The Lindy Effect
The Lindy effect is a phenomenon by which the future life expectancy of some non-perishable things, like a technology or an idea, is proportional to their current age. The Lindy effect proposes the longer period something has survived to exist or be used in the present, it is also likely to have a longer remaining life expectancy. Longevity implies a resistance to change, obsolescence, or competition and greater odds of continued existence into the future. Where the Lindy effect applies, the mortality rate decreases with time. Mathematically, the Lindy effect corresponds to lifetimes following Pareto probability distribution.
The famous author Nassim Nicholas Taleb offers a counter-intuitive rule-of-thumb for answering questions like this. If you want to know how long something non-perishable will endure – that is, something not subject to the limits of a natural lifespan – then the first question you should ask is how long it has already existed. The older it is, the more likely it is to go on surviving. He provides a really interesting way to try to forecast the future by not adding new technologies to it but removing existing ones.
Precious metals are used as money since the dawn of time. Used as trading devices, and units of measure, coins emerged in Mediterranean societies in the 6th Century BC. The Lydians, located in modern Turkey are credited as having produced the first stamped coins in 650 BC, and experts suggest that contemporary Ionians and Greeks used similar types of coins. The Babylonians are credited as having developed the precursor to the modern-day economic system. The Ancient text, The Code of Hammurabi (17th century BC) standardized the currency system.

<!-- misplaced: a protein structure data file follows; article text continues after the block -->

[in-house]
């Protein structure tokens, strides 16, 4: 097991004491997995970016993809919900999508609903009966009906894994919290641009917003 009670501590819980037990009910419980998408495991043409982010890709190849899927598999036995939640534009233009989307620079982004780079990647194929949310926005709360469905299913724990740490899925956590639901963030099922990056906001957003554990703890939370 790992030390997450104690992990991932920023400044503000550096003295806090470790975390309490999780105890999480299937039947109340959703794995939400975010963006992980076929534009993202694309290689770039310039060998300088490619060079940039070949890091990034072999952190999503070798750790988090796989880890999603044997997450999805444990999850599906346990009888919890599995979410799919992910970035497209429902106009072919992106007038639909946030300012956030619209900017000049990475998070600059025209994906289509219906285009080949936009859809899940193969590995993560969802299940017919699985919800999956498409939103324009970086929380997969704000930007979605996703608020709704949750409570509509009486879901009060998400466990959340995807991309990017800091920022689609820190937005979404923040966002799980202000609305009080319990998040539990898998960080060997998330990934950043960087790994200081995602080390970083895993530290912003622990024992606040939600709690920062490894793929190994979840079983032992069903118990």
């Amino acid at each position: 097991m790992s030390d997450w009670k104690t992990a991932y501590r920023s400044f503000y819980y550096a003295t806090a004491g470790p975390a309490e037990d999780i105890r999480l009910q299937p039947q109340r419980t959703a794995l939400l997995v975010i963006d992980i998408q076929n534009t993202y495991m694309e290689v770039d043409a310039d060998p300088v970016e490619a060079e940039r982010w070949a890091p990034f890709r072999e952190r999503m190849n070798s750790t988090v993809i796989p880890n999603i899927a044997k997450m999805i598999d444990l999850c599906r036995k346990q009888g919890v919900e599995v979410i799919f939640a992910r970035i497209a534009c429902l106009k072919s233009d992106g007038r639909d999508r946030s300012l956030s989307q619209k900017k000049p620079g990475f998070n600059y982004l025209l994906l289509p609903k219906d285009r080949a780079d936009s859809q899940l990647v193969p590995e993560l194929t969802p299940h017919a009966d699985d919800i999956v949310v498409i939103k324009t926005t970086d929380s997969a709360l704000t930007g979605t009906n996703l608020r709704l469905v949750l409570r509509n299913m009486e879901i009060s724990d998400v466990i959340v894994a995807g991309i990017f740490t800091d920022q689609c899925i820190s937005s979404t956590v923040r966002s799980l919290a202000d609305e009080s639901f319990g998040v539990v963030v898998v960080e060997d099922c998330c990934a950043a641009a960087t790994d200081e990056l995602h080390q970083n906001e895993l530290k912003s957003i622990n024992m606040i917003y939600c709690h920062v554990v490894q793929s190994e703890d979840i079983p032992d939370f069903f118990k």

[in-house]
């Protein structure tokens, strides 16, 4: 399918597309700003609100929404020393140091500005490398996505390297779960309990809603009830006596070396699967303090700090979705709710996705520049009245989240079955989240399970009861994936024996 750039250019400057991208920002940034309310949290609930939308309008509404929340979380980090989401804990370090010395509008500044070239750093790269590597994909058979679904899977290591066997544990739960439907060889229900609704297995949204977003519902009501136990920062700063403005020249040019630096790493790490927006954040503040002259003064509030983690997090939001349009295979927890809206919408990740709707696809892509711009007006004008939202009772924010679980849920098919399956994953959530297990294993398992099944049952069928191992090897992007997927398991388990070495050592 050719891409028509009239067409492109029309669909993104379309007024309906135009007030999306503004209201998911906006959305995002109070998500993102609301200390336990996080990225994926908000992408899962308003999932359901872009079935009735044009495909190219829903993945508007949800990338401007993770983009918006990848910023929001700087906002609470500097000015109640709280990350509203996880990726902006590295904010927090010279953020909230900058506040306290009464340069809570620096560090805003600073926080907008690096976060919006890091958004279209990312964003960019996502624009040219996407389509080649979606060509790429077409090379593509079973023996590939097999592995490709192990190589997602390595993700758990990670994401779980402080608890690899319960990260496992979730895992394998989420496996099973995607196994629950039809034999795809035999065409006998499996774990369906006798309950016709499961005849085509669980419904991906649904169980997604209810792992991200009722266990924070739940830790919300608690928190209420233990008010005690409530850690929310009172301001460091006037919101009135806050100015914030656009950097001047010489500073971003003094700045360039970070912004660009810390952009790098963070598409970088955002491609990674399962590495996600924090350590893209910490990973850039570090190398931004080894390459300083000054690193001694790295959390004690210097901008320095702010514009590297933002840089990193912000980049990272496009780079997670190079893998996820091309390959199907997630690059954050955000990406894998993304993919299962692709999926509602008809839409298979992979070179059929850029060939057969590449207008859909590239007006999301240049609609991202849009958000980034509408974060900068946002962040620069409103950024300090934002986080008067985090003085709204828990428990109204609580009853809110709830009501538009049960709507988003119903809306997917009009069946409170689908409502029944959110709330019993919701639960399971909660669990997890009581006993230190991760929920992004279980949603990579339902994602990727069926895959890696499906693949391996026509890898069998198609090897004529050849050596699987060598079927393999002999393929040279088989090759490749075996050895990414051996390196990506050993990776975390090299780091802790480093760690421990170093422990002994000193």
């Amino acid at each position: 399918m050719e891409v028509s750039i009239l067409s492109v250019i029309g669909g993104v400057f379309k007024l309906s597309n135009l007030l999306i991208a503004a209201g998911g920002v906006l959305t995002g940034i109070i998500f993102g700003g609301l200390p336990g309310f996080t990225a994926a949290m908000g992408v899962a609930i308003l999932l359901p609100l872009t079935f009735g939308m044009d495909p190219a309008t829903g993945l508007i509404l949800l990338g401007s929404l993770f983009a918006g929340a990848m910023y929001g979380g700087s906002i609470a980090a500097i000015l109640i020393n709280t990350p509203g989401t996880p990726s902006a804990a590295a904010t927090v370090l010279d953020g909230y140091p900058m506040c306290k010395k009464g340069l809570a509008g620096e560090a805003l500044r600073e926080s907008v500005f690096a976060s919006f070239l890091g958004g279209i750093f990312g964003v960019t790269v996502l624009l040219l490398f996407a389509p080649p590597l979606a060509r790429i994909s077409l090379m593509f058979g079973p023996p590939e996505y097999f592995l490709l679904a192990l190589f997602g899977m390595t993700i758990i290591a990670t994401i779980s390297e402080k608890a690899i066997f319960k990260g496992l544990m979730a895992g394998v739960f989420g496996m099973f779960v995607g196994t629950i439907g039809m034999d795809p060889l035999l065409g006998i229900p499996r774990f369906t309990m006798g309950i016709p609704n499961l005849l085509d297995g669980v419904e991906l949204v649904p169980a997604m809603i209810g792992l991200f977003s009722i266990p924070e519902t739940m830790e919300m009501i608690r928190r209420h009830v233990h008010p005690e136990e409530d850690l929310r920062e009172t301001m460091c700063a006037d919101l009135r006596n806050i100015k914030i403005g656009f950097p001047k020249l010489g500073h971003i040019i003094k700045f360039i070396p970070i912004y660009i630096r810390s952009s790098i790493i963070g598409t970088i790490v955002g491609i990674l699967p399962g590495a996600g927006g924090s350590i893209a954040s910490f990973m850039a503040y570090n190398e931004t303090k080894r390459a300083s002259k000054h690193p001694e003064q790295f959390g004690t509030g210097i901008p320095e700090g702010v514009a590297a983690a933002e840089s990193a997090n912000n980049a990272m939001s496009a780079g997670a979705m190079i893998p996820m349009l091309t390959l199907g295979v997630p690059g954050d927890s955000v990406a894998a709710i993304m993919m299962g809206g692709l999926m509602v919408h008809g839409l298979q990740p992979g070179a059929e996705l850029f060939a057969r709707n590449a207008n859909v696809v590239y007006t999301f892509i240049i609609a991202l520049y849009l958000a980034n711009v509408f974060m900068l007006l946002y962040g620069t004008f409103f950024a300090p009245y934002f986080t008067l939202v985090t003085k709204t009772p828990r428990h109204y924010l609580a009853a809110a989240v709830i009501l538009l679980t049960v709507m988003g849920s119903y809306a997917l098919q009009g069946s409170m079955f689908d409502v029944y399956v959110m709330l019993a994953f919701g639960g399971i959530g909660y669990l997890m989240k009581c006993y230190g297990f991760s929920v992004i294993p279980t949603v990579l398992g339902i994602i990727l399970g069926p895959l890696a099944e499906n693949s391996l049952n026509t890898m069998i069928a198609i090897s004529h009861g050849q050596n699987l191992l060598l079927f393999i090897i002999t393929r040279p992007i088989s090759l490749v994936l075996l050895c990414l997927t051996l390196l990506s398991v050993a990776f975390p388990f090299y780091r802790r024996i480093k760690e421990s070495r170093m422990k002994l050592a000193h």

On one hand, we can expect the real money to be with us for quite some time. On the other hand, the US Dollar was removed from the Gold Standard just before 50 years. Modern-day technologies posing as money are even younger. Only time will tell but we guess precious metals are here to stay for quite some time.
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